Patton's web site emphasizes the deep green color of the bones as if this too supported his case. However, fossilized animal bones from the Dakota formation do not resemble the Malachite Man bones in color or composition (Eaton et al, 1997). Instead Dakota formation bones are typically brownish hues and are heavily replaced with secondary minerals, that is, well "fossilized." Jim Kirkland, who has extensively studied Dakota fossils, says that he has never seen in situ bones in that formation that closely resemble the "Malachite Man" finds (Kirkland, 1998). Thus, instead of supporting his claims, comparisons and contrasts of the MM bones with genuine Mesozoic bones only further undermine Patton's claims.
Patton's web site claims that a lower jaw bone, seen in a photograph at his web site, contains teeth composed entirely of turquoise. However, the site does not describe how he determined this. Even if it were true, it is unclear how it would support his basic contentions that the burials were non-intrusive and resulted from Noah's Flood. When Scott Hurst asked Patton at a MIOS* meeting in November of 2002 how he had determined the composition of the teeth, Patton reportedly replied that he could tell from looking and scraping one that the teeth were all turquoise. Obviously, however, a scrape would only determine the composition of a tooth to the depth of the scrape. Moreover, it is unlikely that teeth would be totally replaced with a foreign mineral, considering that the bones were largely unfossilized.
Patton's web site also fails to reveal that his Moab/Malachite Man claims not only have been rejected by mainstream workers, they have not been well accepted even within creationist circles. Indeed, as far as I know, no major creationist group has supported them, and some creationist authors have specifically questioned Patton's claims. For example, in his book Fossil Facts and Fantasies creationist Taylor suggests the bones might have been buried by Noah's Flood, but acknowleges, "there are also reasons to suspect that it was a cave-in on a group of miners" (Taylor, 1999). Another creationist author, Mark Armitage concedes that there is "general consensus that these remains are unfossilized and that they represent an intrusive aspect to the Dakota Sandstone (Cretaceous) rock where they were found, and are not humans buried in situ. Incidentally, as evidence that Armitage considers the Moab Man and Malachite Man bones to be largely similar in all important respects, Armitage states, " specimens of "Moab man" (a.k.a Malachite Man) hipbone were received from Mr. Joe Taylor (Taylor, 1999, p. 62)."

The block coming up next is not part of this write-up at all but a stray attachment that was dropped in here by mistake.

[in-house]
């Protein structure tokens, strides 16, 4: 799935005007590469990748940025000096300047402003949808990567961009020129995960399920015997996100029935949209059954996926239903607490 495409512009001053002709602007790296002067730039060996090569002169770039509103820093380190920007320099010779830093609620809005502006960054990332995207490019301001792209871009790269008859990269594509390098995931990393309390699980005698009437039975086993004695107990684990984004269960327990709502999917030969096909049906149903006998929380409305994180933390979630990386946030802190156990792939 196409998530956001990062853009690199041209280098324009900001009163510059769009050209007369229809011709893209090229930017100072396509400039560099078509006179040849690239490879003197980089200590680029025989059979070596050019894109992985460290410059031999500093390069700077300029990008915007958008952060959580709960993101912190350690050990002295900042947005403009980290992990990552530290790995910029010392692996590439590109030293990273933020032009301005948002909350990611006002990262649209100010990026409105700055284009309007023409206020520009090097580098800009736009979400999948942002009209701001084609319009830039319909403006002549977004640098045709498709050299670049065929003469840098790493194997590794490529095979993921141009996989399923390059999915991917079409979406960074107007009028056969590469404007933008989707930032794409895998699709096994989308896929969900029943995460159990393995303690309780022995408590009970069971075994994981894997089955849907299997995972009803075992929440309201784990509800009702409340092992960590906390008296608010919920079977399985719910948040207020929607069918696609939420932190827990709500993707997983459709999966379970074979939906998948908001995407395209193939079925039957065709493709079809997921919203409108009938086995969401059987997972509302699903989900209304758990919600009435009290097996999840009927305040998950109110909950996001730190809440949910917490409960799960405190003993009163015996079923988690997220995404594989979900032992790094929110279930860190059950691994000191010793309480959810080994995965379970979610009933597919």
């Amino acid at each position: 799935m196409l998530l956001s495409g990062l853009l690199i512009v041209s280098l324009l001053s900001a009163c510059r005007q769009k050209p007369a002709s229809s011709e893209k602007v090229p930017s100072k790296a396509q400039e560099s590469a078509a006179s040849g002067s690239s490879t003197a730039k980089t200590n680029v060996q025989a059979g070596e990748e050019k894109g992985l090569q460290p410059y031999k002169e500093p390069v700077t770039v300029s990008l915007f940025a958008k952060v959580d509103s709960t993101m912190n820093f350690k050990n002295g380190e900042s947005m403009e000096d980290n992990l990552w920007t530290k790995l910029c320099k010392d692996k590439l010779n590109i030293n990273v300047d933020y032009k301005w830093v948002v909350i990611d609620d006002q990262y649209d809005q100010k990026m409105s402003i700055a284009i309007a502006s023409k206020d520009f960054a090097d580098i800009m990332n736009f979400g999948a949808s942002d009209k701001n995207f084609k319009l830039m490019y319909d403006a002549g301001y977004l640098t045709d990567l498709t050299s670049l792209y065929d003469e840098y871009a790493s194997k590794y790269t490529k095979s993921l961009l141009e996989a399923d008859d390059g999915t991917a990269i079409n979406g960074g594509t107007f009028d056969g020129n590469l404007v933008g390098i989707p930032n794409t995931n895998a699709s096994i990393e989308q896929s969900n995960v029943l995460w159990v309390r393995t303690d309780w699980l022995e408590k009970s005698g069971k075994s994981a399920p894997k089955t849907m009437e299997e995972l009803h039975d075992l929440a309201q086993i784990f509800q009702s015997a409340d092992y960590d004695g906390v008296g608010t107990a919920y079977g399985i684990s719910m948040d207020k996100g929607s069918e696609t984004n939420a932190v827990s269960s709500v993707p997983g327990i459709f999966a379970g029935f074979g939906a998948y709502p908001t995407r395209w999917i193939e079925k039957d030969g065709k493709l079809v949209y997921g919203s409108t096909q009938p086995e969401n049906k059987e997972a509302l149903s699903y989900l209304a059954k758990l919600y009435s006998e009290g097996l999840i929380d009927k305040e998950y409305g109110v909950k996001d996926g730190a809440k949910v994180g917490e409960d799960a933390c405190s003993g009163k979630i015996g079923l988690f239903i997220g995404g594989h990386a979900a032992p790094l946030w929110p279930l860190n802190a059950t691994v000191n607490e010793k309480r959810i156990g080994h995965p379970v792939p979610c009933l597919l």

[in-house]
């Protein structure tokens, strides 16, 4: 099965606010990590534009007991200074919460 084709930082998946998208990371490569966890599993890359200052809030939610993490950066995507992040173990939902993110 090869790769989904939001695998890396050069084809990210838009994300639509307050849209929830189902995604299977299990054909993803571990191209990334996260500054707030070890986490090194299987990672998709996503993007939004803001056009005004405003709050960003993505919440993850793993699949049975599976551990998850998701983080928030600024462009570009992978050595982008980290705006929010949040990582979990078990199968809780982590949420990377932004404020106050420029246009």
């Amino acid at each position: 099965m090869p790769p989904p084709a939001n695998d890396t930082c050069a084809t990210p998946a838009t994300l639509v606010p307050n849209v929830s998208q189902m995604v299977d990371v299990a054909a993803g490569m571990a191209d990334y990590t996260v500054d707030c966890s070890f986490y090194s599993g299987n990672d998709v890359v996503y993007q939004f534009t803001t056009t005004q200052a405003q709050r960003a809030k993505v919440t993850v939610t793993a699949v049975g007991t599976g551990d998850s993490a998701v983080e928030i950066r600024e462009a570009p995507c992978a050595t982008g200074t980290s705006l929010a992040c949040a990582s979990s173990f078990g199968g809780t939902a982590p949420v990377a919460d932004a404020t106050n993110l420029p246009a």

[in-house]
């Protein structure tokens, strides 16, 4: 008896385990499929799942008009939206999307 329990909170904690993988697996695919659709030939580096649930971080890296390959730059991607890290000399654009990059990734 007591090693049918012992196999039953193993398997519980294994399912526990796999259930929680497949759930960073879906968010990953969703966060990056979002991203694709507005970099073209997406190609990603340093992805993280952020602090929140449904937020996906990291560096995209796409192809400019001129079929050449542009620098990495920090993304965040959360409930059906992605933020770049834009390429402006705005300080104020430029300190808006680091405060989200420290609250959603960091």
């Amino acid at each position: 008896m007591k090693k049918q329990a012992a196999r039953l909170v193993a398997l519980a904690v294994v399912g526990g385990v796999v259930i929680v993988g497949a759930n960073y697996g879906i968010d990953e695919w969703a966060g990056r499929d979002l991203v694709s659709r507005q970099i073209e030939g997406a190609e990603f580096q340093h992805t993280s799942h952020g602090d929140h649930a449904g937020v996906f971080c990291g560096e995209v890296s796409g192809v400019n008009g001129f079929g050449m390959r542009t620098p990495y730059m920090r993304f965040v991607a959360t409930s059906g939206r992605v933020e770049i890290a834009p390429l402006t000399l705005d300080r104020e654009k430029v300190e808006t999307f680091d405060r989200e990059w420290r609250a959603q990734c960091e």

According to pastor Scott Hurst, who attended a MIOS meeting on 11-4-2002 at which Patton gave a talk on these finds, Patton explained that he renamed the finds "Malachite Man" because the original man did not have the right to the name "Moab Man." It's hard to say what he meant by this, or how Patton has any more right to name the find. Interestingly, the CRSQ article by Armitage stated that the bones were renamed "Malachite Man" by Joe Taylor, "due to the bright green patina they display." At any rate, evidently the name Moab Man developed informally soon after the early finds and was a convenient way to refer to them; coining a new name seems only invite confusion as to whether the old and new finds were from the same quarry and geologic context, which evidently they are--albeit with multiple individual burials and excavation dates.